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Excerpt from Commencement Address at the Citadel in Charleston, South Carolina

November 13, 2007

"Your service is based on the idea that you are men and women that see victory in a world that gains realistic peace through the strength of the best prepared, the best trained, the most inspired and the most talented military, not just in the world but in the history of the world. You've channeled your emotions into constructive action and there are few causes more noble, in fact none, or more enduring than the defense of liberty for the United States of America.

"But you, you can't do it alone. We need to all do this. You need our support and we need your support. It will take more troops and more training to meet the great challenges of our time to win this war of the terrorists on us. As I said before, America loves peace and we hate war. That honorable instinct has meant that sometimes in our history we wait too long to mobilize our armed forces to face the world's dangers. Sometimes we often demobilize too rapidly once we think we've achieved victory and the danger is gone.

"After the First World War, the size of the Army after we had the war to end wars, the size of our army was cut by 90 percent. It meant that we weren't able to face Nazism at an early enough stage and then we had to play catch up in the first years of the Second World War to our disadvantage.

"After we won the Second World War we did it again. An army of seven million soldiers were reduced to 500,000 by 1948. But when the Cold War turned out hot with the invasion of South Korea, Harry Truman, a Democratic president, and a Republican Congress, working together for the good of our country had to commit our country to maintain the largest peace time military for the first time in our history. They had to rebuild what had been deconstructed.

"And then at the end of the Cold War, after we won the Cold War, the end of the Soviet Union, the breakdown of the Berlin Wall, freedom for Eastern Europe, the pattern repeated itself again. Washington was full of talk about a peace dividend. The peace dividend became government policy. I opposed the peace dividend then and I oppose it now. The damage that it has done to our military and intelligence services has yet to be completely undone. History has already shown that the peace dividend was one of our country's worst mistakes. We were slashing our military and intelligence budgets as the Islamic radical terrorists were committing acts of war against us, but we didn't see it.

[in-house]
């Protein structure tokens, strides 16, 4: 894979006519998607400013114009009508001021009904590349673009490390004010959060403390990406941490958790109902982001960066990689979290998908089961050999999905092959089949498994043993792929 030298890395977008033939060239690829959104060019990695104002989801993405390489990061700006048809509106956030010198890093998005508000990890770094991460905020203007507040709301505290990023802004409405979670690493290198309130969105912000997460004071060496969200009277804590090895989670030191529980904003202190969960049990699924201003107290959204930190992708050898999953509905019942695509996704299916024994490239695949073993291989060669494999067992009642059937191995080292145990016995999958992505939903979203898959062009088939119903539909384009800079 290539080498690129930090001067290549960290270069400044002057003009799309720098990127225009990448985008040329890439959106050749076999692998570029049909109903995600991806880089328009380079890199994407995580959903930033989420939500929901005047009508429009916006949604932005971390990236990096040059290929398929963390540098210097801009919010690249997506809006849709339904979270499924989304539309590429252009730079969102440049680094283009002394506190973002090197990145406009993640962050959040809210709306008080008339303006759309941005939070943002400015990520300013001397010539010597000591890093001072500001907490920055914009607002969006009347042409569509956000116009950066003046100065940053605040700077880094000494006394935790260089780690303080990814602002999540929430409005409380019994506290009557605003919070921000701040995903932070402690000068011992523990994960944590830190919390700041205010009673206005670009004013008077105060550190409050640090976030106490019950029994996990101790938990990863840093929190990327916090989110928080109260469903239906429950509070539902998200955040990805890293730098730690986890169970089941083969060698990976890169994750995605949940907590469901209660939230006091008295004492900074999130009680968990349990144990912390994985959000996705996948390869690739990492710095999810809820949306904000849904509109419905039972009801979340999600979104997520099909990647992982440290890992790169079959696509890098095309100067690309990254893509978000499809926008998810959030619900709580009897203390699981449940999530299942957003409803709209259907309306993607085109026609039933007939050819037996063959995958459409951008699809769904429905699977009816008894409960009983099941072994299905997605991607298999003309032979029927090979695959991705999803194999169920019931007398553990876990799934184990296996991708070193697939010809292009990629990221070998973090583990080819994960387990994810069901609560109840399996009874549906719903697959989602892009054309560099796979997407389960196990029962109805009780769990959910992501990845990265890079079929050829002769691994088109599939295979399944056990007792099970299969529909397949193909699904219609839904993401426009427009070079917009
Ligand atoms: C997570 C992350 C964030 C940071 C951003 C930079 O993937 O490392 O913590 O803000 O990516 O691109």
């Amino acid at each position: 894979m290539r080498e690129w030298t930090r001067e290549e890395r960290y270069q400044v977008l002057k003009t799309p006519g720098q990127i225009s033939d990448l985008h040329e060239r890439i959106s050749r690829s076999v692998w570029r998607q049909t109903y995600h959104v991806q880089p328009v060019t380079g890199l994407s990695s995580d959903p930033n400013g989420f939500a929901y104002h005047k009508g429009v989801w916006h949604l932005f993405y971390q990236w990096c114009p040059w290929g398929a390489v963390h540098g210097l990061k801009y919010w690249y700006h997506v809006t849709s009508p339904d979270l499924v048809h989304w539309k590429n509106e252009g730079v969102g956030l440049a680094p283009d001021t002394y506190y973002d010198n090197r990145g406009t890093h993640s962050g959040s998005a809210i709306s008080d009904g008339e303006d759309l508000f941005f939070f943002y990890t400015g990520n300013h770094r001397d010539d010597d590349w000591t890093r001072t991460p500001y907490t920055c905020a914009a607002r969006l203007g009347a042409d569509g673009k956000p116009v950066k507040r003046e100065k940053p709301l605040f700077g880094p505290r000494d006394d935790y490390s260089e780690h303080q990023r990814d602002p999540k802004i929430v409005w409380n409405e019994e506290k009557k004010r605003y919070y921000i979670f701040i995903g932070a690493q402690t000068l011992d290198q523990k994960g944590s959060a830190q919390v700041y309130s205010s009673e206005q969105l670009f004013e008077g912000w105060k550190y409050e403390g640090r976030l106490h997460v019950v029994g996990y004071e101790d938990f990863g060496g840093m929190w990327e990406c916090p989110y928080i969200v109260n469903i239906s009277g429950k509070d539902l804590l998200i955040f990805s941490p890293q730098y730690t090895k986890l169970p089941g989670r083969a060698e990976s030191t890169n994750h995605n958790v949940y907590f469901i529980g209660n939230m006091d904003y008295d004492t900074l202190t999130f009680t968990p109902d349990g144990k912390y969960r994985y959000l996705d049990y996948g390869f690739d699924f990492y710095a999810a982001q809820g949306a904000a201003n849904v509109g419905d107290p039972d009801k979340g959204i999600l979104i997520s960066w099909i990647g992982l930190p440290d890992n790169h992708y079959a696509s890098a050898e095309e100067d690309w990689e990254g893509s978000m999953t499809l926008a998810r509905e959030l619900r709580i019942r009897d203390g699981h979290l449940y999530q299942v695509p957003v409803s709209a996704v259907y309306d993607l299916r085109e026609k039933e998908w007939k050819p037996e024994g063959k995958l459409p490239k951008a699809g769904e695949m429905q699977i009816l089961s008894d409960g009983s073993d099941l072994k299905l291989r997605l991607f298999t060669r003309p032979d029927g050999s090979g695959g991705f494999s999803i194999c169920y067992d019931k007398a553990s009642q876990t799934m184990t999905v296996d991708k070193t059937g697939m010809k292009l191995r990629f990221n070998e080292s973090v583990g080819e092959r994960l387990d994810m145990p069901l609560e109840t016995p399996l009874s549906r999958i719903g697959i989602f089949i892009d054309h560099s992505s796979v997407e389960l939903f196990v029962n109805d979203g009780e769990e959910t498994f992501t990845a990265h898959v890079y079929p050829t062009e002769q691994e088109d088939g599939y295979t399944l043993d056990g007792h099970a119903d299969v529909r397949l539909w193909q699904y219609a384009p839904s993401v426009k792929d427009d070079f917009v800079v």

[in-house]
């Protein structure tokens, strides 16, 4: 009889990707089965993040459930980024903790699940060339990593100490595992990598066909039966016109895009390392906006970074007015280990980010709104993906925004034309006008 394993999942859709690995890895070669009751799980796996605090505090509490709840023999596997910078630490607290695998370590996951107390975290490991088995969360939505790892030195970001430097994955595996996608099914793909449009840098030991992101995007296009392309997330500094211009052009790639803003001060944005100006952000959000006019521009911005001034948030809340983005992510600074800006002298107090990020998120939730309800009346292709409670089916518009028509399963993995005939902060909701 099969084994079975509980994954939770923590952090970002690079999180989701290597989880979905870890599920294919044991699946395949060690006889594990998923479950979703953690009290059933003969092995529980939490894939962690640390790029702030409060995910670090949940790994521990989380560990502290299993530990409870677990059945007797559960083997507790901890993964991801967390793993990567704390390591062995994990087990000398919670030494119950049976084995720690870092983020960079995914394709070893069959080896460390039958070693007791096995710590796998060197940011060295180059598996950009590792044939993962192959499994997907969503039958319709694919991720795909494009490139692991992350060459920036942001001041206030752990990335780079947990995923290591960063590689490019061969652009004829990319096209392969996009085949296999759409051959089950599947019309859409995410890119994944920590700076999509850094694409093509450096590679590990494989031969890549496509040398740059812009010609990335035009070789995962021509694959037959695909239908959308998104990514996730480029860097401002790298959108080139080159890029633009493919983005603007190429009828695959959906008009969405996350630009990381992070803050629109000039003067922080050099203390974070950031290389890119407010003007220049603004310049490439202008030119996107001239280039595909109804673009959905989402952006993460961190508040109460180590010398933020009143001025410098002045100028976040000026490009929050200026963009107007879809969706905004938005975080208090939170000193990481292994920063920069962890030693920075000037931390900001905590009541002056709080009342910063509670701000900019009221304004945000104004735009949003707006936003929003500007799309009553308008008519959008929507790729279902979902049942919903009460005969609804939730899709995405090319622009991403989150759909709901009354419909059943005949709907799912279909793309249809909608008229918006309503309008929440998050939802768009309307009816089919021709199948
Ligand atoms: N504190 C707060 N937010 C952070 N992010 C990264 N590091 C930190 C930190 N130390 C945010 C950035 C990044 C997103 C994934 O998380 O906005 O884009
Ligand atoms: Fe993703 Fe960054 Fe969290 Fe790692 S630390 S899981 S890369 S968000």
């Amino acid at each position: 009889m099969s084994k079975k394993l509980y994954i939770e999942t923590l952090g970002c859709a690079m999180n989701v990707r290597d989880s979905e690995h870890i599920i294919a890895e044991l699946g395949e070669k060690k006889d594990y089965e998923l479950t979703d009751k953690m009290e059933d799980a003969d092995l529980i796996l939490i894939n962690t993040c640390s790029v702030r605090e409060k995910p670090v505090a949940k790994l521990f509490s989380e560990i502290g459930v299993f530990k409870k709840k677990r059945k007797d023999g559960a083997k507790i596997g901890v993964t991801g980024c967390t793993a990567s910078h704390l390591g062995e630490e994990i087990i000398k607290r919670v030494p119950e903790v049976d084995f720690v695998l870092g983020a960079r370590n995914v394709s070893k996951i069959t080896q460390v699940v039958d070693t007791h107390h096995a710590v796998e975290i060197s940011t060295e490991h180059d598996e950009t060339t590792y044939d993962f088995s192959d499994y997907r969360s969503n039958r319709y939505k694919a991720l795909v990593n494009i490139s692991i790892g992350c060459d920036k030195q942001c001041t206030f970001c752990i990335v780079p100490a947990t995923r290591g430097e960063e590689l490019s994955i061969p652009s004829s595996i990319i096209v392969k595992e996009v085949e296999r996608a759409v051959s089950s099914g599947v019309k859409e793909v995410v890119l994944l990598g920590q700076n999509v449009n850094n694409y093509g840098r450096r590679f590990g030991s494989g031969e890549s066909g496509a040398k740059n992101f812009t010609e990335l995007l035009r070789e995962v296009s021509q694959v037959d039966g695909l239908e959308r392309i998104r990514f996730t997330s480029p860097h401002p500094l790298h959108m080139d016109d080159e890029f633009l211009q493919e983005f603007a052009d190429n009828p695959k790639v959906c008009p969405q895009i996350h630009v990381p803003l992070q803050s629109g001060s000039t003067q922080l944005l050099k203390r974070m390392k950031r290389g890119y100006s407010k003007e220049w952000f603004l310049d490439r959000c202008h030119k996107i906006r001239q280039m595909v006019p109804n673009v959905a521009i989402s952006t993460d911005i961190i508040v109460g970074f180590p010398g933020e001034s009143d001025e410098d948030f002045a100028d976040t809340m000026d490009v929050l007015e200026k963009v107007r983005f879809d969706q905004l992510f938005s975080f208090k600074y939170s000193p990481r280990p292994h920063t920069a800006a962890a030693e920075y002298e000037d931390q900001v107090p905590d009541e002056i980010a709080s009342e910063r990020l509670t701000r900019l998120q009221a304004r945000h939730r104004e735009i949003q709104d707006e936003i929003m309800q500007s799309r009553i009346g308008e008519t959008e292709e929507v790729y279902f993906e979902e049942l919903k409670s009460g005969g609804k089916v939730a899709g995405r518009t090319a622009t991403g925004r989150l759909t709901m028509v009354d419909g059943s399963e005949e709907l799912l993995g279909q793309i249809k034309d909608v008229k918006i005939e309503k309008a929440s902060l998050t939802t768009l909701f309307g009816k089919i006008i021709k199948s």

"The first World Trade Center bombing was not, or attack, was not on September 11, 2001. The first World Trade Center bombing was in 1993. Then there was Khobar Towers in 1996, the bombing of our embassies in Kenya and Tanzania in 1998 and the attack on the U.S.S. Cole in 2000 that killed seventeen of our sailors. Bin Laden even declared war on us in 1996, we didn't hear it. And all through this time of acts of war against America, of coming here and killing Americans, of killing Americans overseas, all through this time we ignored the wise advice of Ronald Reagan who reminded us that the surest way to achieve peace is by maintaining strength.